Dry weather and excess heat took a toll on Ontario’s corn crop while some farmers may see impressive yields for soybeans as the Great Lakes Grain annual crop assessment tour has revealed a mixed bag of results.
Now in its seventh year, Ontario FS Co-operative members from Lucknow Co-operative, Huron Bay Co-operative, North Wellington Co-operative, Sunderland Co-operative, Wanstead Farmers’ Cooperative, FS PARTNERS and AGRIS Co-operative participated in the assessment tour.
While variability in corn yields seems to be a yearly topic of discussion, Don Kabbes, Great Lakes Grain General Manager, and Dale Cowan, Senior Agronomist with the AGRIS Co-operative and Wanstead Farmers’ Co-operative, noted that this year may have produced the widest range of yields, from 32 to 241 bushels per acre.
In a news release, they said the geography to the east was greatly affected by the drought.
“The area east of Delhi up to Niagara and eastern Ontario (was) much drier than western Ontario. We have seen yields greatly reduced in those geographies and some areas will record almost nothing for yield.”
They noted that many growing regions received only 30 per cent to 60 per cent of normal 30 year average precipitation. Excess heat during pollen shed and fertilization caused incomplete tip fill and in some fields blank cobs on some of the individual plants.
In addition, insect damage from Western Bean Cutworm (WBC) was noticeable in fields not sprayed in the traditional “hot zone,” but WBC was detected in the non-traditional areas, down to the western portion of Essex County and farther north than experienced in past years.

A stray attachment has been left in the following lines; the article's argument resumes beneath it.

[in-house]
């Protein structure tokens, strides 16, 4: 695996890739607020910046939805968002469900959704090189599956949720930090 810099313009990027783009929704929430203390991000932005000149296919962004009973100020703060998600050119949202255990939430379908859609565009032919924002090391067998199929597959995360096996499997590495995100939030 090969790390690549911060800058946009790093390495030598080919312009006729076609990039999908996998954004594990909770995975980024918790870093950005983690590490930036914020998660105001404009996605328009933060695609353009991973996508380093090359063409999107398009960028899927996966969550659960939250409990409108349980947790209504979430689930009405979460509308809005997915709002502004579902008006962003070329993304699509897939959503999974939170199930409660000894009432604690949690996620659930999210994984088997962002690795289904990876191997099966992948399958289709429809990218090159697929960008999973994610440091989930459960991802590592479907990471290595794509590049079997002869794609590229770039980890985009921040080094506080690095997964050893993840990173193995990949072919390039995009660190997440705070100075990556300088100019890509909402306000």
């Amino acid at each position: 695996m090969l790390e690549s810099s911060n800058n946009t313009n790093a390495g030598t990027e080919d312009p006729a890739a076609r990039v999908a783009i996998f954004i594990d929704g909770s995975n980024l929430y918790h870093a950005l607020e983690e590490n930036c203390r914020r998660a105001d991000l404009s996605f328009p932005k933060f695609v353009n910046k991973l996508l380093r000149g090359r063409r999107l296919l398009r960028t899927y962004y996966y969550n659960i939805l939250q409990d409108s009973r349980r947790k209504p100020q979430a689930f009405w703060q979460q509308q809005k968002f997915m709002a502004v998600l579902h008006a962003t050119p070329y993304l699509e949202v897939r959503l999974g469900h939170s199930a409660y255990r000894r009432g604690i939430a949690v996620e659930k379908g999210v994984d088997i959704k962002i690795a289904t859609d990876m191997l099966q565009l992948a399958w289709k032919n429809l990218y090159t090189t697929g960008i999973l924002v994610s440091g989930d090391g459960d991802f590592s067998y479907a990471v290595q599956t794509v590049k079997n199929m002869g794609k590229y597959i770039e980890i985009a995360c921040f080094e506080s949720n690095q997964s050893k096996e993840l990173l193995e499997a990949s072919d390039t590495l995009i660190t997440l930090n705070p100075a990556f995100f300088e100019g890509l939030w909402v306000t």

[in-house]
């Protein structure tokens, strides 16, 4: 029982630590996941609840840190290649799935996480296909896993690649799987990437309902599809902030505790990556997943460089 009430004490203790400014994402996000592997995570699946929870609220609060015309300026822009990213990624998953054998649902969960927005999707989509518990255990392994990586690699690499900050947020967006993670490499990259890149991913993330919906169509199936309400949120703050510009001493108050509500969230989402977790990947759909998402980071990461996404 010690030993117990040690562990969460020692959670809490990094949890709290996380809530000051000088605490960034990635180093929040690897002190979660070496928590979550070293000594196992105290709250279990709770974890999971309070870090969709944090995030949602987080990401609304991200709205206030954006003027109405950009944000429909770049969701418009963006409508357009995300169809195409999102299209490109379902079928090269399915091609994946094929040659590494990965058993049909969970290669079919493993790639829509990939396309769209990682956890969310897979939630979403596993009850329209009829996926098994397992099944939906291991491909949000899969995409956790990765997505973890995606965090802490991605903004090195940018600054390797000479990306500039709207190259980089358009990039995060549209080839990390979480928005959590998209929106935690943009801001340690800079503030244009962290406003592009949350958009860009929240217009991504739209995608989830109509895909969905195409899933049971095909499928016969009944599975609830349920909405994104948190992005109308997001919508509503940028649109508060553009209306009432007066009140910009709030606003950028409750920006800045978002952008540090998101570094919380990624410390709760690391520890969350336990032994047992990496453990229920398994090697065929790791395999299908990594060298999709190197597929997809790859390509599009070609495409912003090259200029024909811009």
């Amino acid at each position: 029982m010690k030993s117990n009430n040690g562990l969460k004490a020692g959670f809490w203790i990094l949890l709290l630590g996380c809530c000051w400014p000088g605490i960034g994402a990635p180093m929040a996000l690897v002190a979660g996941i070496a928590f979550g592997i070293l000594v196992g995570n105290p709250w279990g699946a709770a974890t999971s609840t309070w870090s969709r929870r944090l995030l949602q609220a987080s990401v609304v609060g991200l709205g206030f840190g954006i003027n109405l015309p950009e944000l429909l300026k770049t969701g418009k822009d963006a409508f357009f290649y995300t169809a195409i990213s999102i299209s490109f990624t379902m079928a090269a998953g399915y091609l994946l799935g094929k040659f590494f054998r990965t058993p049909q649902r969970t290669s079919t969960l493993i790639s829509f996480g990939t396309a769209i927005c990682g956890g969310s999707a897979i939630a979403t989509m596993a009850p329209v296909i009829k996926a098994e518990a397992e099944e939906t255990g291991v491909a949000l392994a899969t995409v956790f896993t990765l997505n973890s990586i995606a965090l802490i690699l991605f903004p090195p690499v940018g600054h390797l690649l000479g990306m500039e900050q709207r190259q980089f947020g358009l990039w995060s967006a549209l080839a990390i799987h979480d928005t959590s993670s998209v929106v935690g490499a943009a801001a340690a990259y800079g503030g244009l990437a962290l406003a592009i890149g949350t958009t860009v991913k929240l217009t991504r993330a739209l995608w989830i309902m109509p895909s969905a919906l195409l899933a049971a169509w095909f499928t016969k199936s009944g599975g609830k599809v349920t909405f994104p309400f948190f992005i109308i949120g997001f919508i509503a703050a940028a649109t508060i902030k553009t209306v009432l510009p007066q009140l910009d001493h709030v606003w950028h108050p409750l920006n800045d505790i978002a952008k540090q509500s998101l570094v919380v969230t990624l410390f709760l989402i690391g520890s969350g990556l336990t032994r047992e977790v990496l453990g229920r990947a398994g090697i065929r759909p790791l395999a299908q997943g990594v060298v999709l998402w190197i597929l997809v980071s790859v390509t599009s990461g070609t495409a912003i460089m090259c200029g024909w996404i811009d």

Northern Corn Leaf blight was also evident more so in corn after corn but at lower incidence and severity levels than other years.
Stalk integrity is suspect and the Great Lakes officials added that farmers will need to keep an eye on stalk rot development. They advise doing a “pinch test” on the lower stalk to determine which fields are prone to stalk breakage and should be harvested sooner rather than later.
They detected a higher incidence of ear mold near the tip. The main concern is the potential for this to lead to development of vomitoxin if favourable conditions develop during the next few weeks.
The Great Lakes Grain officials say there will be some growers in the southwest part of the province that will experience their personal best yield on some of their fields, “if not the best, then the second best in the last ten years.”
While soybean growth was subject to the same weather as the corn crop, the major difference is that soybeans make their yield in the last half of the season, particularly in August. Rainfall during the month helped the soybean crop retain more pods and increase seed size.
The soybean crop is not without its issues. Soybean Cyst Nematode, sudden death syndrome and a host of root rots have been present through the latter part of the season. Foliar leaf diseases can always be found but were at levels below threshold for treatment.
The full report is available on the Great Lakes Grain website at www.greatlakesgrain.com